The Eaglehawk was a pleasant surprise when it was revealed earlier this year. The prospect of getting a shot at a new version of a classic GI Joe vehicle brought back good memories of 2011’s Skystriker release. Having the product in hand now, I can see more than one comparison to that remake of an old favorite.
I don’t normally talk too much about boxes here, but this one is worth mentioning, if not simply for the impressive box art. The The overt ninja motifs may not be to everyone’s liking, but it is a bold looking package. I find it more attractive than previous movie box art. Interestingly, though the art carries over the basic look, and some of the copy from the Retaliation packaging, the GI Joe logo itself doesn’t include a reference to the movie. The size of the box, and the way the parts have been economically placed inside, are reminiscent of the 2011 Skystriker release. The body of the Eaglehawk looks like it has been engineered to fit inside the smallest box possible. Parts like the tail rotor and the side landing gear are now separate pieces that attach to the body proper.
When everything’s spread out, it’s apparent that there are a ton of parts crammed into the box. While the build process isn’t quite the model kit experience of vintage Joe vehicles, there is a fair amount of assembly to be done. When it all comes together, the modular nature of the Eaglehawk isn’t readily noticable. In general, much like the Skystriker, the Eaglehawk has a different feel from the old toy. Obviously, the plastic is different, and the vehicle feels at once both lighter and sturdier than its predecessor.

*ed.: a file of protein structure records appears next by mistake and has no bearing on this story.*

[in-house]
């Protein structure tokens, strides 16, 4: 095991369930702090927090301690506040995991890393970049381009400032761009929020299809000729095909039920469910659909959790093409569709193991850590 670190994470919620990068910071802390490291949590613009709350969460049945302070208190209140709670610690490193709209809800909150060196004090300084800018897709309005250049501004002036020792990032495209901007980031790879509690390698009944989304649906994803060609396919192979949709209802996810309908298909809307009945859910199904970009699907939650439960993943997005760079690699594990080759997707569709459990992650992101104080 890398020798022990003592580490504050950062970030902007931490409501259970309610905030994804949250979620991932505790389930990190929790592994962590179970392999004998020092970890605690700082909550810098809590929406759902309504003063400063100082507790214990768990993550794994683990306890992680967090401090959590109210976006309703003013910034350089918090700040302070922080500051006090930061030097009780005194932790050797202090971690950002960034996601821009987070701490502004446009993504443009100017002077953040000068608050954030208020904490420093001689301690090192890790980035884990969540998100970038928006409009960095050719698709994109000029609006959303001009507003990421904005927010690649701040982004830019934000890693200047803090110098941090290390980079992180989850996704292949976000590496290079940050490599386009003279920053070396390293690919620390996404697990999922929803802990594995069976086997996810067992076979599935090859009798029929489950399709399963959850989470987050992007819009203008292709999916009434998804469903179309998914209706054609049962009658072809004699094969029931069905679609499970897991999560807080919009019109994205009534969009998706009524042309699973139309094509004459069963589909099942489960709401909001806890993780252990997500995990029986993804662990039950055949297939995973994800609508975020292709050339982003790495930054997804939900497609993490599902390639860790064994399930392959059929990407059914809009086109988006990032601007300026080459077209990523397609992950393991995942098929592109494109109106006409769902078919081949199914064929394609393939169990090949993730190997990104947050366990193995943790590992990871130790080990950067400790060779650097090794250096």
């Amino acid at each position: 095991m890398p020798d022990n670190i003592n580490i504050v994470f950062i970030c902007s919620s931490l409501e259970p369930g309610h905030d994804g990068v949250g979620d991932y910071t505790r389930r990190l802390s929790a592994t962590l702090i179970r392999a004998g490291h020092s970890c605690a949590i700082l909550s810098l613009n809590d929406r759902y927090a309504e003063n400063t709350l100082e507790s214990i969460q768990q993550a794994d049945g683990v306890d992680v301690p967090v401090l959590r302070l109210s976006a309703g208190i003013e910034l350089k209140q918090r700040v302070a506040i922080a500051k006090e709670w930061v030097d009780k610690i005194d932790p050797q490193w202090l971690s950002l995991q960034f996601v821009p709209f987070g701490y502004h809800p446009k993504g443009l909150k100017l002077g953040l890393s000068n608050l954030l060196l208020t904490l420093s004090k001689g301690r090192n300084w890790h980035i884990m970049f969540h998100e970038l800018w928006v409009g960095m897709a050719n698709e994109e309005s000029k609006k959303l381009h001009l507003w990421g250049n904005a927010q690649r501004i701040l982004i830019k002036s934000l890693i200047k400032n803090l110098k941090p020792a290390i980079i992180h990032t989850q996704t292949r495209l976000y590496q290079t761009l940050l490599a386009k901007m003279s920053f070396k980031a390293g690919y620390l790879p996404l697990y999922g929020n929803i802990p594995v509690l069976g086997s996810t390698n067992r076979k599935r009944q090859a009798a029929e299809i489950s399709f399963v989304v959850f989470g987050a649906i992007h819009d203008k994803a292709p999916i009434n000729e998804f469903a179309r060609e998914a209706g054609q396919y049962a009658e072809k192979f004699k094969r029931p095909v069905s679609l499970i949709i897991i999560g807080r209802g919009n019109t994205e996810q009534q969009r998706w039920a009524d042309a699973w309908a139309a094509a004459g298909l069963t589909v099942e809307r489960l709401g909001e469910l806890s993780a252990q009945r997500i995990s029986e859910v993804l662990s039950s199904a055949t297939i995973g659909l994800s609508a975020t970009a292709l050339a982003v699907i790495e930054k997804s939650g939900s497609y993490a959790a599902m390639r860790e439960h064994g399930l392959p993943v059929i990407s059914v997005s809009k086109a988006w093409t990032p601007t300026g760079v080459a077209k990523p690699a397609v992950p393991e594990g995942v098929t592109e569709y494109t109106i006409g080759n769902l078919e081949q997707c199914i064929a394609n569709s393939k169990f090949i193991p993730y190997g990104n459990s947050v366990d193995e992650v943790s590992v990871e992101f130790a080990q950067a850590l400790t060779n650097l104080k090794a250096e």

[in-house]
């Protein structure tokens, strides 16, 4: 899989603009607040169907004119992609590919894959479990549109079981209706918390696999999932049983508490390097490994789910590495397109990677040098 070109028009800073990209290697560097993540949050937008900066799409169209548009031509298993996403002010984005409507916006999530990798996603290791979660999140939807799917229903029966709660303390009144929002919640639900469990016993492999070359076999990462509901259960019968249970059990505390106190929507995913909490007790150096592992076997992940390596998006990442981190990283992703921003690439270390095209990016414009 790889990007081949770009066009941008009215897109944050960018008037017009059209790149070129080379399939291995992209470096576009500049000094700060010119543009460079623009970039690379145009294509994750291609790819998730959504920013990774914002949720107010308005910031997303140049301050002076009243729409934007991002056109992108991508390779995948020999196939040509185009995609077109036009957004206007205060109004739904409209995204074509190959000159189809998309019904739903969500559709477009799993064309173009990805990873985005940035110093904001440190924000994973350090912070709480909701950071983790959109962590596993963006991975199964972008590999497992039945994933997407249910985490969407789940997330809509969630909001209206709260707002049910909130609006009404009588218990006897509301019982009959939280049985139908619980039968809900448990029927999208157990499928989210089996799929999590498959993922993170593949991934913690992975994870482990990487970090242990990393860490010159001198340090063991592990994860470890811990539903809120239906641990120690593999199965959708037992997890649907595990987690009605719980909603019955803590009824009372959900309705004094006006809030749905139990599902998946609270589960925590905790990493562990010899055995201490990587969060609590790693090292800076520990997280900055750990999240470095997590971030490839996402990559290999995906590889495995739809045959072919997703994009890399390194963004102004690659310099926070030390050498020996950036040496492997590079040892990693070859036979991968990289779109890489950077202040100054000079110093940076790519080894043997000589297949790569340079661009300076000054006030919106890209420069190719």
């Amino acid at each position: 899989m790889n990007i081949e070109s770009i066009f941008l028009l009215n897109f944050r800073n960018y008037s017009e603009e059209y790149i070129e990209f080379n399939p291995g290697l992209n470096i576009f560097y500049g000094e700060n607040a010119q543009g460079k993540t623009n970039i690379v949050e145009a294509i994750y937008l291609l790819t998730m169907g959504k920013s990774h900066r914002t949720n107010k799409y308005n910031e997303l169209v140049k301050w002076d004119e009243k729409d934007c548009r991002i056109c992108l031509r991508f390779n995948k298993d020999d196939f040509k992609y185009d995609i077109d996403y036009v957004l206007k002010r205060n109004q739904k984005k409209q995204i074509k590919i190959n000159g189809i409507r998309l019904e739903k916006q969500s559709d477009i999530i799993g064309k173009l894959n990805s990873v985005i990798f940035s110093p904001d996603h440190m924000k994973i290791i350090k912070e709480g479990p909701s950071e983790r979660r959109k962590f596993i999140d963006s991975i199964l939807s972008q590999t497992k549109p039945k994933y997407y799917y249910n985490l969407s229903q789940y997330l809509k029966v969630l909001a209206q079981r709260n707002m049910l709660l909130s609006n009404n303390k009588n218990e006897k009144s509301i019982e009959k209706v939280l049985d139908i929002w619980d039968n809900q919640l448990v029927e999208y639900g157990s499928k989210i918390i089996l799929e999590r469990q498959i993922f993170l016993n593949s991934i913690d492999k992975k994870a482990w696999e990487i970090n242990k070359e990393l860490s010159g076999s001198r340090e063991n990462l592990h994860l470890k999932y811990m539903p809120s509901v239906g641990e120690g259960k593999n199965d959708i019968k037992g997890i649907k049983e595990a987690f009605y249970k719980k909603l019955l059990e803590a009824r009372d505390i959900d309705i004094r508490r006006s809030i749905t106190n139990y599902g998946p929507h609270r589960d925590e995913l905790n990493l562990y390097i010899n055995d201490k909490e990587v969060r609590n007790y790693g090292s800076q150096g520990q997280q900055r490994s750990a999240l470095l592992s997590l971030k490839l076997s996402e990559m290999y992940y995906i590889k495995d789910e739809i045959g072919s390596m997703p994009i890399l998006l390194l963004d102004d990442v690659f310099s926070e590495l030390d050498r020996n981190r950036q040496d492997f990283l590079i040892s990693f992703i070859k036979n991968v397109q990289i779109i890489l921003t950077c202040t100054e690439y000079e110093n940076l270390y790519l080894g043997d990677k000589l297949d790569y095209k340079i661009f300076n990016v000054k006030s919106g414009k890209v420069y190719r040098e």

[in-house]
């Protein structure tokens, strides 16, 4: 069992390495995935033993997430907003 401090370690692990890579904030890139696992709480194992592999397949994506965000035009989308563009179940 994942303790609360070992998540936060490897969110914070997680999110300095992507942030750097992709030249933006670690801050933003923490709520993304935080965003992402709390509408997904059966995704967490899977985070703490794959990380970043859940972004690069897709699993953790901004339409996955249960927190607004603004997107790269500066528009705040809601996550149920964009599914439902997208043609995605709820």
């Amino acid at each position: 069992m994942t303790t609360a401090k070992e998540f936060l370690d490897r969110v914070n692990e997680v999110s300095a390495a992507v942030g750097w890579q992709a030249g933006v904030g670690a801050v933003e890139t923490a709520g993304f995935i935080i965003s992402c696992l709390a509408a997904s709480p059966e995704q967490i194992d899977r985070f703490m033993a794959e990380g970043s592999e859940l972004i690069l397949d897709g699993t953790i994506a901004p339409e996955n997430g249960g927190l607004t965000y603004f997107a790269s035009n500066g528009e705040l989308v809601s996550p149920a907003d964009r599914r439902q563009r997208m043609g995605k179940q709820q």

All of the old features are here, from the open rear cabin with seats and gun stations, to the opening cargo ramp, and even the working winch. All of the features have been reworked to some extent. The rear cabin seats are no longer removable, but the positions of the guns have been reversed. The machine guns are also now articulated, and can be removed. The winch is incorporated into the body, and the winding mechanism is located on the vehicle’s side. The winch’s rope however is disappointingly short, especially when compared to the amazing lengths of the zip-lines included with some of the Retaliation figures. Speaking of which, there are various points on the helicopter to which figures with rappelling lines can attach, including the back of the cargo ramp. Some new features have also been added, such as new interior details throughout the ship, hinged engine covers and folding rotor blades. Having replaced a few vintage rotor blades over the years, I have to say that is the single most welcome addition to the vehicle. The old Tomahawk had some great play features, but the improvements open up even more play possibilities.
Comparing it to the old Tomahawk, in addition to the assembly, the Eaglehawk is more than a remold, it’s completely retooled. From big differences like the more detailed cabin areas, to smaller changes like added panel lines, the Eaglehawk is a great update to a classic vehicle, and has really been fine tuned for the modern era. Even if you have a Tomahawk already, I’d recommend picking the new version up, if for nothing other than the improvements.